In matters of actual opinion, I would very much be guided by the prevailing opinion at the time the Constitution - or, through our history, the various amendments - were ratified. But in matters of plain language, the ultimate arbiter must be, "We, the People."
  • Literal interpretation of Constitution not practical

    10/02/2006 2:17:36 PM PDT · 19 of 52
    Gorjus to x
    Shouldn't that interpretation be as close to the actual words used as possible, though?


    The most important words in the Constitution are, "We, the People." It's not written for "We, the lawyers," nor, "We, the landed gentry of Virginia," nor, "We, the elected or unelected bureaucrats of government."

    The Constitution is a contract between, "We, the People" and the federal government. We, the People have the right - if we would claim it - to interpret the Constitution where the nature of society has changed in ways that were not envisioned at the time of ratification. For example, if you asked a cross-section of the people whether "the press" as defined in the First Amendment referred to modern electronic media, there would be clear consensus that it does.

    However, asking that same cross-section of "We, the People" whether the clear words of the Constitution on something like, "Congress shall make no law," now mean that Congress can make any law it desires, you'd also get a clear consensus that it does not.

    And the opinion of the landed gentry of Virginia from a couple of hundred years ago on what they intended for the words to mean should have no more impact than the opinion of you or me or any other of "We, the People" on what the words actually say. Every time we refer to someone other than the people ourselves for authority, we justify those who claim their own opinions (See Ruth Bader Ginsburg, et. al.) are the final authority.

    So, the interpretation should indeed be, "as close to the actual words used as possible."
  • The American Eleven: Two Down, Nine to Go

    09/19/2006 8:34:31 AM PDT · 5 of 15
    Gorjus to MattinNJ
    It may be Newt's to lose.

    If so, then we lose. I'm sorry to have to say that, but his 'baggage' is too extreme to be overcome.

    He was hounded out of office for moral shortcomings - a standard that only applies to Republicans, but that's the way it is. When it comes time to get out the vote, a lot of middle America just won't make the effort for a man of Newt's moral shortcomings.

    In addition, he is the bogeyman to the left. They use Newt Gingrich as President to scare their children at night. Even Bush - though he is hated fiercely - is not considered as big a threat as Gingrich. Bush, in short, is considered a liar, but dumb. Newt is the AntiChrist to their liberal/socialist faith. Everyone who ever thought about being liberal would - to use the popular phrase - crawl over ground glass to get to the voting booth to vote against Newt. (Sort of like I feel about Hillary.)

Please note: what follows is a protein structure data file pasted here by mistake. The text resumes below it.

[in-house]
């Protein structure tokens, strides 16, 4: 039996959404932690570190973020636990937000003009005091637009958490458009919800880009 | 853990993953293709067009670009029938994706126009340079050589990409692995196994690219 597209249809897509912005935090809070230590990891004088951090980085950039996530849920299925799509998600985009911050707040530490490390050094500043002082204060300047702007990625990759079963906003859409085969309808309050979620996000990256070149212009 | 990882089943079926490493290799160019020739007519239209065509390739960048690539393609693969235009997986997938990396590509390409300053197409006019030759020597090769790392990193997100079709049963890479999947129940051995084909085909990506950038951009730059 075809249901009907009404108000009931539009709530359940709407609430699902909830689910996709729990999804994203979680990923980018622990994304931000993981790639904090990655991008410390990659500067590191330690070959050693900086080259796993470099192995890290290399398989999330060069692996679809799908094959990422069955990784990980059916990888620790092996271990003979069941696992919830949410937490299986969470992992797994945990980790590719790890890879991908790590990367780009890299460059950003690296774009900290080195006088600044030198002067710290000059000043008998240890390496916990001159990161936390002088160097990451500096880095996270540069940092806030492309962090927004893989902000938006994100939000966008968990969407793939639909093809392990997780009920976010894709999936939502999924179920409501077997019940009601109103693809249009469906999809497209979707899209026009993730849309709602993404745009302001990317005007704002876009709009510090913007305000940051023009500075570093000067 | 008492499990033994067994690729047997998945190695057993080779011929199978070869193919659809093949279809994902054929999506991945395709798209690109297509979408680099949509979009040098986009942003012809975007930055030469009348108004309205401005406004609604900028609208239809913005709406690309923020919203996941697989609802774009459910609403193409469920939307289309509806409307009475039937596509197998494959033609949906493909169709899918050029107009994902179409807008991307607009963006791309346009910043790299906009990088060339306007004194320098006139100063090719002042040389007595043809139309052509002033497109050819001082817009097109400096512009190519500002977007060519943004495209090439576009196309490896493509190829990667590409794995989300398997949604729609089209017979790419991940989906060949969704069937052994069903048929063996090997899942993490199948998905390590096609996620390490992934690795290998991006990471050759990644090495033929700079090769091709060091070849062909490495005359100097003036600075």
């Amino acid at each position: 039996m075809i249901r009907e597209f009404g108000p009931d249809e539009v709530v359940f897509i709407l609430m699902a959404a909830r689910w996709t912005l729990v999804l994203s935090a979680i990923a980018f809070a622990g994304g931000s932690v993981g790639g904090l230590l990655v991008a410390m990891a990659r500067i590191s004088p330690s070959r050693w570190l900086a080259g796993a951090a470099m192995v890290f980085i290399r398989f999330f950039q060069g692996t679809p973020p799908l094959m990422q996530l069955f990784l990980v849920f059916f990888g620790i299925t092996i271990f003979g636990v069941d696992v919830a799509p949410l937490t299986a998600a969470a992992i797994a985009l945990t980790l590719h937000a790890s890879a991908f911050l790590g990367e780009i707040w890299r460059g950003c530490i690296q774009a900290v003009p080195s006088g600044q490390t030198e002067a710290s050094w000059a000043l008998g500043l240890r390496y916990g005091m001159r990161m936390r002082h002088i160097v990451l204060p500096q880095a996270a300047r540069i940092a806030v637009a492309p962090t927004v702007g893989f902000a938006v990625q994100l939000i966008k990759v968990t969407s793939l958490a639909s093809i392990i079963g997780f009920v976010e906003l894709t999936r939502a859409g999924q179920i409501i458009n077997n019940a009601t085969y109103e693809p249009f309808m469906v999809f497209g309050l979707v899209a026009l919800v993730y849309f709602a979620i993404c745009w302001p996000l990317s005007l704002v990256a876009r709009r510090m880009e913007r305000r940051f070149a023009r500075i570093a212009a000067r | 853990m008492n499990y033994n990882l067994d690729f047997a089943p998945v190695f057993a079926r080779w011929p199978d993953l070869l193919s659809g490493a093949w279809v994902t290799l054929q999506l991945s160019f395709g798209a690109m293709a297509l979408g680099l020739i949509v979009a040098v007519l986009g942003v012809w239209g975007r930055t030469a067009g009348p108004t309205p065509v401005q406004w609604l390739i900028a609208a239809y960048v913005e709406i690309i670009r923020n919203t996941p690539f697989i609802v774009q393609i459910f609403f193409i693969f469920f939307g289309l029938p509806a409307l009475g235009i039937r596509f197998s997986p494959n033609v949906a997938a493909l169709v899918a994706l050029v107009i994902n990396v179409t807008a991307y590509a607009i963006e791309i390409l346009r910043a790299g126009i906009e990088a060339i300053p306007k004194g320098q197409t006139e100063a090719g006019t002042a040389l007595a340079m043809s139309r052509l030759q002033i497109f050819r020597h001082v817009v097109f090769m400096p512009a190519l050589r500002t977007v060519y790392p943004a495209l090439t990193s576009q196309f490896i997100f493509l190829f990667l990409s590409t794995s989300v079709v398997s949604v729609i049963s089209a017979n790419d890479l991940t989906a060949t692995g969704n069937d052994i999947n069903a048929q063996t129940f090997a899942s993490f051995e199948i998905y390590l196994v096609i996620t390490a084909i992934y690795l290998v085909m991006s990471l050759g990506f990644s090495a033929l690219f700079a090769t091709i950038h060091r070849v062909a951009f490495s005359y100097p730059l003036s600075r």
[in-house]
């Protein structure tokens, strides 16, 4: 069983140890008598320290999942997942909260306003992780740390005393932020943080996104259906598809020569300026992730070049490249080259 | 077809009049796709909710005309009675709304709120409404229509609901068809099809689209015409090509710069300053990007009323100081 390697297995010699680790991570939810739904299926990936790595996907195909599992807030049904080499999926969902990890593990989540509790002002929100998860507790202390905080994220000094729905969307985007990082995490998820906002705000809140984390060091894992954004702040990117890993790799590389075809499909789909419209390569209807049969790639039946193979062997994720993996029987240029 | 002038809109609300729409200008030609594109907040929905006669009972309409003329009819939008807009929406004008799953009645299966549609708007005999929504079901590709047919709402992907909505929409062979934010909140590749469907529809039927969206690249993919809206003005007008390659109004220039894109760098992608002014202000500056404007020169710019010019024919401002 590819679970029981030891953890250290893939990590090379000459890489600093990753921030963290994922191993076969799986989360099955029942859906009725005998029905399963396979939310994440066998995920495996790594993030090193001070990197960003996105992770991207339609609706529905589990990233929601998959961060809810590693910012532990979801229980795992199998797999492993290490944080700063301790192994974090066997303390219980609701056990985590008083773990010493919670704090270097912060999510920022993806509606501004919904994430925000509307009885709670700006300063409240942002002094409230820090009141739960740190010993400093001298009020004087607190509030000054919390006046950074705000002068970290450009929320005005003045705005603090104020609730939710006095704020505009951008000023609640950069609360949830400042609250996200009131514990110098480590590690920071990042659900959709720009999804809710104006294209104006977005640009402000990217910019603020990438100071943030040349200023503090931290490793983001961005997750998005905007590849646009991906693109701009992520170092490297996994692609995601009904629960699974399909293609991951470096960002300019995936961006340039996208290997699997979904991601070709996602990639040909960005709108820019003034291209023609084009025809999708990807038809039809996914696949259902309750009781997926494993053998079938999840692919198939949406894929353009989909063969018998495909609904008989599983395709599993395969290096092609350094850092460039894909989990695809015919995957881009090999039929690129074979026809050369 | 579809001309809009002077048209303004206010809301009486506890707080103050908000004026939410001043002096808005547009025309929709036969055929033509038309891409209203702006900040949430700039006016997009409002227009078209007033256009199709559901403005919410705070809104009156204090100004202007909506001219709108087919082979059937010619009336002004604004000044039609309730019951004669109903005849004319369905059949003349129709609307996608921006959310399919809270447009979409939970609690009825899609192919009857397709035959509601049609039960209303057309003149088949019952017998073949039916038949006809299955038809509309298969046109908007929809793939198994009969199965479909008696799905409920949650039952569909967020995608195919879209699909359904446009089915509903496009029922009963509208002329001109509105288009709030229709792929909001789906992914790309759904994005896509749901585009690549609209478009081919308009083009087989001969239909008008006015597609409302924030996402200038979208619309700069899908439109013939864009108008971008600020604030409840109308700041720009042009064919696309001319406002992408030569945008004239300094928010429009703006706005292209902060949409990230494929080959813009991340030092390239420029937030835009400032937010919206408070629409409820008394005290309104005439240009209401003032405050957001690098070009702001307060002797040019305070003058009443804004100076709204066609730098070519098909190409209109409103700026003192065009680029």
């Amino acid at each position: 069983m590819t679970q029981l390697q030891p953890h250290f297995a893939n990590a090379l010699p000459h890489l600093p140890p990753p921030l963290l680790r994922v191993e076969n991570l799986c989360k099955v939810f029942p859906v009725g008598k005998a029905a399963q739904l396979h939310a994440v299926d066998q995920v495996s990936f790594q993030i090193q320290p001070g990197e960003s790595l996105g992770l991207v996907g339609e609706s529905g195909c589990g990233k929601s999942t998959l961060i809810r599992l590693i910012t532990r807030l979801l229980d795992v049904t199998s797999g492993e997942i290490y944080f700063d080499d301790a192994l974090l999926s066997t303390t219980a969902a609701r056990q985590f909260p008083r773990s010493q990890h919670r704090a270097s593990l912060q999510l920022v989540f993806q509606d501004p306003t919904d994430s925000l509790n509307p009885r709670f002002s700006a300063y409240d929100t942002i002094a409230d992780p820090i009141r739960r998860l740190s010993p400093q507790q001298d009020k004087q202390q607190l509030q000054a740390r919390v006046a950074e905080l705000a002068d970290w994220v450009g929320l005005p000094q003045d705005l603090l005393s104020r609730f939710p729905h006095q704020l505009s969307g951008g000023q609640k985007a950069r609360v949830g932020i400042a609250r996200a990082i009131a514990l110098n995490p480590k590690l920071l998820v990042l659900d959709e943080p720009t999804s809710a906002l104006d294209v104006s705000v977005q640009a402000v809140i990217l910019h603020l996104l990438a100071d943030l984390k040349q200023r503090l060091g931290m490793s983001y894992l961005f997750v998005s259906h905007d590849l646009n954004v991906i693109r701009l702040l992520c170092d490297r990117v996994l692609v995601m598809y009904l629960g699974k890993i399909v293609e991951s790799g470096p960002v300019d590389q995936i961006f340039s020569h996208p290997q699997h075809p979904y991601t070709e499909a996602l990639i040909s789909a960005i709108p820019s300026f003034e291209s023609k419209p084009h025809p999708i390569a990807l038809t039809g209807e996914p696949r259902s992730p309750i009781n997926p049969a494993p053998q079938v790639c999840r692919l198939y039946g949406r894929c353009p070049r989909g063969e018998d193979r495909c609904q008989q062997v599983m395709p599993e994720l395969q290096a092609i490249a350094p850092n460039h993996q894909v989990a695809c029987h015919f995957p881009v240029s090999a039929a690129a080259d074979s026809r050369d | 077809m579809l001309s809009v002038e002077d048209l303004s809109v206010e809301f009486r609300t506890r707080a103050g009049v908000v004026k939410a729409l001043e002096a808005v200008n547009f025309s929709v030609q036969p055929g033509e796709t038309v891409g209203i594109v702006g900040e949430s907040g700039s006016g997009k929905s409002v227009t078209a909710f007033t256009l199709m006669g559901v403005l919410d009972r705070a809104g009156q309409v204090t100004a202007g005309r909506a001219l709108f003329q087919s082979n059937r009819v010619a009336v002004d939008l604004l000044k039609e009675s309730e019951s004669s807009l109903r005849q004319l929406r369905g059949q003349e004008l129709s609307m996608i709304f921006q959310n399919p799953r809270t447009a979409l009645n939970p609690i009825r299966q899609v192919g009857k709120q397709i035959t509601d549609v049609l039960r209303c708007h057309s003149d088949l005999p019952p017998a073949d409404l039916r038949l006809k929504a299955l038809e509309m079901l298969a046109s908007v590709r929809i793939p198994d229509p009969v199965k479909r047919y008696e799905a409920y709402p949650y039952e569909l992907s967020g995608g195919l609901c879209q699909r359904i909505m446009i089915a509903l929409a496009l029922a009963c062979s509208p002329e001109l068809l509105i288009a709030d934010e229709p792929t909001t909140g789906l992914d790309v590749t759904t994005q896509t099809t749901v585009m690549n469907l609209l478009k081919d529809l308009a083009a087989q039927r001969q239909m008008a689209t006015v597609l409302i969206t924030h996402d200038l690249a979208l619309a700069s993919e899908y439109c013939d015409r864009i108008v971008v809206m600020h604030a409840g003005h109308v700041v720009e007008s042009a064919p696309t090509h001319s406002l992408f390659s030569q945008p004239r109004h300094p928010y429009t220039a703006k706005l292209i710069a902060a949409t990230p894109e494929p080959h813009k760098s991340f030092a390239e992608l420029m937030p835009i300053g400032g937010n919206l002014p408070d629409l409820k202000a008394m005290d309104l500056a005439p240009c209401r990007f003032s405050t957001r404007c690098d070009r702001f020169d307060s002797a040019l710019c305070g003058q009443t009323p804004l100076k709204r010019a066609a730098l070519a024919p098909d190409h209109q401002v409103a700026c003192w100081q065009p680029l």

• ‘Radical Christianity’ as Threatening as Radical Islam?

    09/14/2006 10:25:16 AM PDT · 23 of 53
    Gorjus to Mr. Mojo
    She then said that “radical Christianity” is just as threatening as radical Islam.

    She's right - if you're looking at the 'threat' she sees.

    Long before Ann Coulter's latest book, it's been clear that modern liberalism/socialism is a faith-based philosophy different from a 'religion' only in that they believe there is no higher being than humans (and therefore, that whatever makes humans feel good about themselves is the highest 'good' for society). As a result, Christianity, in America, is 'just as threatening' to their faith as Islam.

    After all, what are the lives of a few thousand people she didn't even know, as measured against her 'right' to be an out-of-the-closet lesbian?
  • The Long Twilight Struggle - What a Cold War realist can teach us about winning a "long war."

    09/06/2006 1:12:35 PM PDT · 4 of 5
    Gorjus to Hound of the Baskervilles
    Very Interesting.

    Yes, but . . .

    One of my favorite quotes is, "The difference between Engineering and opinion is numbers." All this fine theory doesn't really address the numbers that might give credence to or refute the theory.

    And, in a deliberately ironic twist, the first issue is yet another theory. It was (and is) widely accepted that an offense needs an advantage - at least locally - of 3:1 in combat power over the defense for reasonable chance of success . If each power were truly interested in defense, then they would stop producing conventional combat power (e.g. tanks) when they had reached something like parity. This would be enough to assure the other side could not achieve a 3:1 advantage, and as a defensively minded nation, no superiority in combat power would be desired.